Comic Book Galaxy explores Marvel‘s Star Wars comic book releases and provides a discussion point on the culture and climate of the Star Wars comic book universe.
The latest edition of Comic Book Galaxy is upon us, bringing you the latest from the world of Star Wars comics. This week features no new books, but never fear — there is plenty to talk about. We are still basking in the warm glow of Star Wars #24 and Poe Dameron #7, and still have Darth Vader #25 on our radar, especially its last story. Think of it as the Tusken Raider version of War and Peace, but with a lot less pages.
The Week That Was
Star Wars #24
- A stormtrooper with a lightsaber, a cocky farm boy turned hero of the Rebellion, and one heck of a cliffhanger are waiting for you in the pages of Star Wars #24. Luke truly thinks he can take on the Empire by himself. Good luck with that, Wormie.
- Meanwhile, Han and Leia have to think faster than they banter, and escape the clutches of a rapidly approaching Imperial fleet. The tension and stakes are high, but so is the growing respect between the two.
Poe Dameron #7
- We meet someone from Poe’s past: Suralinda Javos. She wants to help Poe, but is she friend, or foe? She does not seem to be popular with the locals, that’s for certain…
- Poe is rapidly becoming public enemy #1 with the First Order. He’s in their sights, and it wouldn’t be as much fun if he wasn’t.
- Hey look, it’s General Leia! She’s got her own opinion on Poe’s alliance with Suralinda, and the meeting of the three certainly alludes to some important moments from The Force Awakens.
Top of the Stack: What’s Out This Week
No new issues to speak of today. However, there is a brand new hardcover, collecting Princess Leia, Lando, and Chewbacca. It features a beautiful cover, and is a great way to keep these three mini-series together on your bookshelf.
Word Balloon: Harbinger: “Coda,” the last story in Darth Vader #25
We are still talking about the last issue of Darth Vader, the end to a monumental series and Star Wars story. Still, there was one aspect of this book that has been slightly overshadowed by the power of Vader’s reemergence as the alpha in the Star Wars galaxy: “Coda,” the brief yet powerful story of the lone survivor of Darth Vader’s vicious attack on a Tusken village at the end of Darth Vader #1. Much to learn, we still have.
Darth Vader’s immense disdain for the Tusken Raiders is nothing new (the dramatic sequence in Star Wars: Attack of the Clones is among the most powerful in the saga), but it has never truly been explored from the Sand People’s point of view. What we do learn is that the experience from the first issue left a particular Tusken alone, and shockingly in awe of the might of the mysterious stranger in black. The isolated being finds himself in the presence of a nomadic band of Tuskens the loner has never before encountered, and shares the story with the new arrivals.
One of the more fascinating aspects of this tale is the Tusken shaman, who clearly is as dangerous and deadly as they come. His appearance is even more ghastly than his compatriots, as his mask presents a unique brand of horror and terror. It is equal parts grotesque, commanding, and disfigured. It would seem to be a manifestation of the evil inside this creature, and lets’ face it, it’s super scary. Basically, this shaman gives the other Tuskens nightmares of his or her own.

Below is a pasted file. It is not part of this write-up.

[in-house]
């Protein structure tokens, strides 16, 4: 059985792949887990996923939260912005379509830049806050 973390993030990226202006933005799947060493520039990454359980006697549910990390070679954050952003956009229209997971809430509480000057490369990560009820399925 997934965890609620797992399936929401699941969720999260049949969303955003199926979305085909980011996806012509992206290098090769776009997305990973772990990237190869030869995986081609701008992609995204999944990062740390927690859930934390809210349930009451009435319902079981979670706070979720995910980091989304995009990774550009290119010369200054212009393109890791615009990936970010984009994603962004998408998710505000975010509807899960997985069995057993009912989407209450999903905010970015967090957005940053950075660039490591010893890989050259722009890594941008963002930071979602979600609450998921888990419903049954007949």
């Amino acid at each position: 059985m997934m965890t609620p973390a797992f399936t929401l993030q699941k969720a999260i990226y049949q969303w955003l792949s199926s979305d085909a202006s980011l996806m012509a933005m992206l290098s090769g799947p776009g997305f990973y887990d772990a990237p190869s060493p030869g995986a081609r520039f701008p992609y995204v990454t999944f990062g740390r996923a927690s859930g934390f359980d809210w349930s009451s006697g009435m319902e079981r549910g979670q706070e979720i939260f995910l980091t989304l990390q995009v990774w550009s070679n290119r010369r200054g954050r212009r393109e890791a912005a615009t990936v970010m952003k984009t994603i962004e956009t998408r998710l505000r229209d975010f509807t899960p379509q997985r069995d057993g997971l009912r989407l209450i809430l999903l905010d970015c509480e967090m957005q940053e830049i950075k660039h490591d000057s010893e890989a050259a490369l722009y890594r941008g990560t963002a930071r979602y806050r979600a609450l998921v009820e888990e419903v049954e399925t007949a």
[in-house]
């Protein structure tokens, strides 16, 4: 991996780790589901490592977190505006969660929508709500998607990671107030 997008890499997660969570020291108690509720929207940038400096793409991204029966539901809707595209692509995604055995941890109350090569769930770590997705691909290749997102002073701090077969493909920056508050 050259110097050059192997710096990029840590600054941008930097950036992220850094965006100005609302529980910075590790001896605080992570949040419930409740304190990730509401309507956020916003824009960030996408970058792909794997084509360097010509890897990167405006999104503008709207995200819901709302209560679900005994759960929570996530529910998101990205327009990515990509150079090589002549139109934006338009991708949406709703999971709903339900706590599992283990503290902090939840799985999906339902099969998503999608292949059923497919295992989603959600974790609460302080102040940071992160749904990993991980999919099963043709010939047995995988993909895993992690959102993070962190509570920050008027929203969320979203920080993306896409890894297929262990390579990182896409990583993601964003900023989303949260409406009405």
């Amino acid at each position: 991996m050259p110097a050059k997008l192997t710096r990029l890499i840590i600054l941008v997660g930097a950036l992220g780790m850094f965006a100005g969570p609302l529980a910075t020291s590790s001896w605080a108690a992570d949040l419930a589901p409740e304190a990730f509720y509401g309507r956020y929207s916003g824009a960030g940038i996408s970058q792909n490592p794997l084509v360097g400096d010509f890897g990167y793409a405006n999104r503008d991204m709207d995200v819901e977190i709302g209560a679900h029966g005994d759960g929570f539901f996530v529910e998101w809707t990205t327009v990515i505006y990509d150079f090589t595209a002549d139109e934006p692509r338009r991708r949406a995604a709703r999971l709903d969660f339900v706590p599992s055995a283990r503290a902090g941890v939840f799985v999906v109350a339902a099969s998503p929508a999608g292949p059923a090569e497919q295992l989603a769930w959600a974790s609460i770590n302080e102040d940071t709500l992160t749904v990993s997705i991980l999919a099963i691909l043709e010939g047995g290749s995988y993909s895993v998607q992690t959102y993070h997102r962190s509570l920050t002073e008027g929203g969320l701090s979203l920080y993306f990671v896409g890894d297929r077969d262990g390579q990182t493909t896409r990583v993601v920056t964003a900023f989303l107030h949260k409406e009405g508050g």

This comes to light in the presence of a sacrificial inferno, precipitated by the shaman’s visit to the locale where Vader wiped out all (save one) of the Tusken inhabitants. The shaman is so stirred by the carnage left by Vader that an effigy of Darth Vader is built, with the remains of the victims engulfed in flames. The lone Tusken survivor is no longer able to stake claim at enduring Vader’s wrath. The poor fool is tied to the macabre monument, and suffers the same fate as the rest of the now extinct tribe. Fire, it seems, surrounds Vader, whether he is there in person, or in memory.
The Force Awakens clearly showed how the legend of Vader inspired a new generation of hate and suffering, in the form of Kylo Ren. The depths of Vader’s atrocity have similarly motivated the shaman, and his passion takes on the persona of a blazing furnace, in which there is no escape. Fire is a paradox, as it provides light, but if not properly controlled, can cause untold destruction and chaos.
Metaphorically, it mirrors Vader’s relationship with the Force, as well as the danger that knowledge provides to the Tusken shaman. It is dangerous and out of control, with little to no chance of survival if left uncontained. There is no law other than survival of the fittest for the Tusken Raiders, and with Darth Vader as their savagely ironic muse, there’s no telling what trouble awaits anyone who finds themselves in their path.
Dan Zehr is a high school English teacher with an MS in Teaching and Learning, and runs Coffee With Kenobi (with co-host Cory Clubb), a Star Wars Podcast that analyzes the saga through critical thinking, analysis, interviews, and discussion. He is also the Rebel teacher in the Target Rogue One commercial, and is an avid comic book consumer and longtime reader of the medium.